Master of Human Rights student
She is passionate about improving the human rights of indigenous and marginalised communities, says Master of Human Rights student Briana Nezbah Edmo who is of Navajo, Blackfeet and Shoshone-Bannock ancestry and came to AUT as an international student from the US.
“I’ve had a bit of a lightbulb moment here at AUT when I was completing an assessment where we had to practise submitting a recommendation to the United Nations on behalf of a marginalised group. Throughout the research process, it became very apparent that the social and economic challenges that Māori face are very similar to the challenges we as Native Americans are facing. I think this realisation has really reinvigorated my passion for indigenous human rights as well as providing me with safe place to draft a recommendation for the United Nations.
“My goal is to work in partnership with indigenous and other marginalised communities on improving and advancing their human rights. I hope to one day create my own non-profit organisation that specialises in international indigenous human rights.”
Feeling heard and appreciated
Studying alongside likeminded people has been one of the highlights of Briana’s studies.
“What I’ve enjoyed most about studying at AUT are the smaller classes, and being able to connect with likeminded individuals who share the same passion for human rights as I do. I feel that I’ve received a more personalised learning experience, and my voice and opinions are heard and appreciated.”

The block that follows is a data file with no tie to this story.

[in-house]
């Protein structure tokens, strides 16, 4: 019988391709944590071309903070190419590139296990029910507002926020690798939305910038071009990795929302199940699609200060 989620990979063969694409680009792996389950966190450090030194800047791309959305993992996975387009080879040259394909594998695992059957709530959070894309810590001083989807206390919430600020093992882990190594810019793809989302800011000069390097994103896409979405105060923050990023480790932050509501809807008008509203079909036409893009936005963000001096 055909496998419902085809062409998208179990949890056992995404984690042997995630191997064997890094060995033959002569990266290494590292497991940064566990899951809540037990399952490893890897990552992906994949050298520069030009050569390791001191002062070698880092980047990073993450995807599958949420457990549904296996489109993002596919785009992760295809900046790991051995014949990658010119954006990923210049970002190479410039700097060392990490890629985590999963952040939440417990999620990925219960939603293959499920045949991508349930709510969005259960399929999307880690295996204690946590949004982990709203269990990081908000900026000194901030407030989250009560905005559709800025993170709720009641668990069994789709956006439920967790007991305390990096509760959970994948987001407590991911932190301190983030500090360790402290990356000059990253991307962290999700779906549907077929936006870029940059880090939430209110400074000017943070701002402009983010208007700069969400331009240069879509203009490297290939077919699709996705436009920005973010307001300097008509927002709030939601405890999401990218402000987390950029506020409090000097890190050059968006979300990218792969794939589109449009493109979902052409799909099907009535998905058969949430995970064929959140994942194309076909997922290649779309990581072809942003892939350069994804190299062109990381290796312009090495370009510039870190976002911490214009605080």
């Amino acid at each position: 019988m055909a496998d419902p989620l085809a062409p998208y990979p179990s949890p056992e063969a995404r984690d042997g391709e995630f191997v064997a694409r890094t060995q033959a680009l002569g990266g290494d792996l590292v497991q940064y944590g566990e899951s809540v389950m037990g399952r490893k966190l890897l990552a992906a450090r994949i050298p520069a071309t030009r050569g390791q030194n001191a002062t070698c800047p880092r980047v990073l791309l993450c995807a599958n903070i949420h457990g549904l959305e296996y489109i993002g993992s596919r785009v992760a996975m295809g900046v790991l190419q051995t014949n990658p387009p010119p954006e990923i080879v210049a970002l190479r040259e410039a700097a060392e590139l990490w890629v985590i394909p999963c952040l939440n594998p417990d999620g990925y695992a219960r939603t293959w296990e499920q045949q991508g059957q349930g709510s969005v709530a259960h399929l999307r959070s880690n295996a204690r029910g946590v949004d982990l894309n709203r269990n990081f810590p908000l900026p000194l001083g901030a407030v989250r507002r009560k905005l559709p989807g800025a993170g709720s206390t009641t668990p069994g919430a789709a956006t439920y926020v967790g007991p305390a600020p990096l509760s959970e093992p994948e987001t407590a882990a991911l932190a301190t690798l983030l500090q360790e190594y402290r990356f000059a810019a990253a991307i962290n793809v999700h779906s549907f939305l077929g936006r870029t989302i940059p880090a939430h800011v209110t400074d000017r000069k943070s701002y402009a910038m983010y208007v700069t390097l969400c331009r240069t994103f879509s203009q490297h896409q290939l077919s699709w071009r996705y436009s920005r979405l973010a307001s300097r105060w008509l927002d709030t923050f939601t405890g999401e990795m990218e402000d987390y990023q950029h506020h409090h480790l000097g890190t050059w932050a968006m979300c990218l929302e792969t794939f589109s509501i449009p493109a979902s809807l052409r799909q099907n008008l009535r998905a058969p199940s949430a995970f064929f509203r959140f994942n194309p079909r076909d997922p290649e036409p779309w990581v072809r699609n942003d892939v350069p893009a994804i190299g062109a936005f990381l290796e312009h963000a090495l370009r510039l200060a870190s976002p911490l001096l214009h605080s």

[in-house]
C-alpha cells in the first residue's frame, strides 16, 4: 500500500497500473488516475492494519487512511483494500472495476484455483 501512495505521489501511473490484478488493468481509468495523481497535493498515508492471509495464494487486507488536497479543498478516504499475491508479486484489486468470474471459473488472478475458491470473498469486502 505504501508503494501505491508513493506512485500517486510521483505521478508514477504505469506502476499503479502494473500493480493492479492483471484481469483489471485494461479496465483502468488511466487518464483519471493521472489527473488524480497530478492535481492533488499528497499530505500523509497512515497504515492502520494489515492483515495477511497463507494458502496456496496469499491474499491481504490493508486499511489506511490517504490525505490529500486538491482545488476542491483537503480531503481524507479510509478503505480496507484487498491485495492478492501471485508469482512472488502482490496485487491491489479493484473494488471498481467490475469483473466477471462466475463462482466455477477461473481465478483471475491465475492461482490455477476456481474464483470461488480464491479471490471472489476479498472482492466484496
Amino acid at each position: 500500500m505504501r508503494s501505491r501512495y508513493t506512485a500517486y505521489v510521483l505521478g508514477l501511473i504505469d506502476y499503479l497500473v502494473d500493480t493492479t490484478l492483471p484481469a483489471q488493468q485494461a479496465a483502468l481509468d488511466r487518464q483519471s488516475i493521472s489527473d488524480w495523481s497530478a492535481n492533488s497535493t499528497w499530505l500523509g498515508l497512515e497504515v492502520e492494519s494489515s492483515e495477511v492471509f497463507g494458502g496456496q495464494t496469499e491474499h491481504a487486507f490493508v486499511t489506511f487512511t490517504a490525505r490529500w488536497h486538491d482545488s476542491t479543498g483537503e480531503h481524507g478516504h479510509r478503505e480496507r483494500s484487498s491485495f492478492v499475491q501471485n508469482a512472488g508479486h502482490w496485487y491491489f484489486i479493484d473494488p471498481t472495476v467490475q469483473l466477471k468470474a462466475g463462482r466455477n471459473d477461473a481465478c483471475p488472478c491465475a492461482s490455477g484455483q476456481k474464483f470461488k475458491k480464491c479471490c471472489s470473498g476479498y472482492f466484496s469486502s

She would highly recommend the Master of Human Rights to other students.
“I would definitely recommend this programme. I came to AUT to get a more in-depth understanding of human rights in a global context, and I feel this programme is equipping me with tools and knowledge I will need in the future.”
Advice for other students
Expecting to graduate with her Master of Human Rights at the end of the year, Briana has some great advice for other students.
“If you feel like giving up or feeling a little lost, remember why you started. For me, the reason I’m pursuing this degree is to help indigenous communities. I’ve given up time with my family and spent countless hours reading and writing but I always remind myself that this degree isn’t just for me; it’s for others I can help in the future with the knowledge I’m gaining now.”
Briana knows what she is talking about. As an international student alone in New Zealand during the COVID-19 pandemic, she faced a few challenges herself.
“I’ve had to adjust to a new lifestyle, new grading system and programme style while also building a new support system here in New Zealand, all during a global health pandemic. AUT is vastly different from Haskell Indian Nations University, the small tribal university I attended for my undergraduate degree. The support and advice I’ve received from AUT’s Student Hub and my lecturers has helped me tremendously with navigating through the adjustment process.”